<p><strong>Next to the fire station on 34th Avenue West, the theater was a haven for Magnolia youngsters in the 1960s because it showed kids&rsquo; matinees on the weekends. Photo by Ken Baxter; courtesy Virginia Baxter/Magnolia Historical Society</strong></p>
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Next to the fire station on 34th Avenue West, the theater was a haven for Magnolia youngsters in the 1960s because it showed kids’ matinees on the weekends. Photo by Ken Baxter; courtesy Virginia Baxter/Magnolia Historical Society


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Then…

“…1925, there were four stores open for business, beginning what is now known as the Magnolia Village: Craigen’s Magnolia Pharmacy, Jorgenson’s Market, Howard T. Lewis Real Estate and Scott’s Service Station on McGraw Street, according to Joan Santucci’s article in “Magnolia: Memories & Milestones.” From that cluster of shops on West McGraw, there started a tradition of booze, bakeries and the best of Magnolia Village. 

“Magnolia’s first public house, beloved to many, was the Green Light Tavern, which moved into the Village in the 1930s. It evolved into the Leprechaun, then Ernie’s and then into the Blackthorne Village Pub, and is now simply The Pub — located on West McGraw Street.…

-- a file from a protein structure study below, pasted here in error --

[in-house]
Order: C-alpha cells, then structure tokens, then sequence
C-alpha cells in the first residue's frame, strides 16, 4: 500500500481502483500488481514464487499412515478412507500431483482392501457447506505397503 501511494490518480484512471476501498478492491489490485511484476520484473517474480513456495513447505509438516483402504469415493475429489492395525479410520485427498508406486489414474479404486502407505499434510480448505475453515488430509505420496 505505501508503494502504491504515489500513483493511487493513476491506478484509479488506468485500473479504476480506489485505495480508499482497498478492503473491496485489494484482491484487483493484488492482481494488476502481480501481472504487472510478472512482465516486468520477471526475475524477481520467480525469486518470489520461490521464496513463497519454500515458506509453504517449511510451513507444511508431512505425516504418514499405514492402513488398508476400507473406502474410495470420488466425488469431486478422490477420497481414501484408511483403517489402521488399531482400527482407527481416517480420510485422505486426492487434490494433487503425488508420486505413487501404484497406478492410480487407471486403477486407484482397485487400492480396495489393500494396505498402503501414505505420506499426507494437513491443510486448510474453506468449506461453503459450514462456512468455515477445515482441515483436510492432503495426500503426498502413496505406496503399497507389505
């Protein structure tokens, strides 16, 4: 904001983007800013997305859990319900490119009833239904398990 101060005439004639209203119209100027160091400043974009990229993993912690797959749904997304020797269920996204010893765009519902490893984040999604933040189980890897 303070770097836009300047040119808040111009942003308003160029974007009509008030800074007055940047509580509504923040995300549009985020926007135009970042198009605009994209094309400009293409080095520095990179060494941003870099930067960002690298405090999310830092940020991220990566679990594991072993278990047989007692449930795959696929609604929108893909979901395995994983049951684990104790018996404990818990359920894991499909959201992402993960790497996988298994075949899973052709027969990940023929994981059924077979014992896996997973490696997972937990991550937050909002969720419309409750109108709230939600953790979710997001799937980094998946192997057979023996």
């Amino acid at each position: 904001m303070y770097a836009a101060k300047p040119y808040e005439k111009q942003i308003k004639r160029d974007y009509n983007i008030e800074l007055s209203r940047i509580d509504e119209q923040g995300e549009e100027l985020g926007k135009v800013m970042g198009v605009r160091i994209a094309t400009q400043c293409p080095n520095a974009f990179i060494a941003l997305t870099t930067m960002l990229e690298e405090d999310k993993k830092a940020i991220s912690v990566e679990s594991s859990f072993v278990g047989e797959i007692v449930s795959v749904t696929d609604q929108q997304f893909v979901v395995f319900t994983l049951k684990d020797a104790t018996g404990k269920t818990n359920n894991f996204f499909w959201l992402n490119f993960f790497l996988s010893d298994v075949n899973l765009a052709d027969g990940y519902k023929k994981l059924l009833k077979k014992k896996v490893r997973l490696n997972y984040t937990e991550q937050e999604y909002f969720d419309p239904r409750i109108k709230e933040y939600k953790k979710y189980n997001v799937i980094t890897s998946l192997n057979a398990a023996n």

“The business opening in the Village that seemed to have caused the biggest community uproar was the Washington State Liquor Store. There did not appear to be any middle ground; residents were either for it or against it. The Magnolia Community Club (MCC) mounted a drive to oppose [it]…. The MCC received a lot of flak on this issue….

“In October 1959, one irate member wrote to the club president: ‘Why should we have to drive all the way to Ballard or Queen Anne when we want to buy liquor? You’re not going to dry up the world, so why not stop trying? Anyone who knows anything at all about alcoholics also knows they will get something to drink if they have crawl on their hands and knees to Oregon for it. Keeping a store out of Magnolia isn’t helping anyone or anything excepting your conceit.’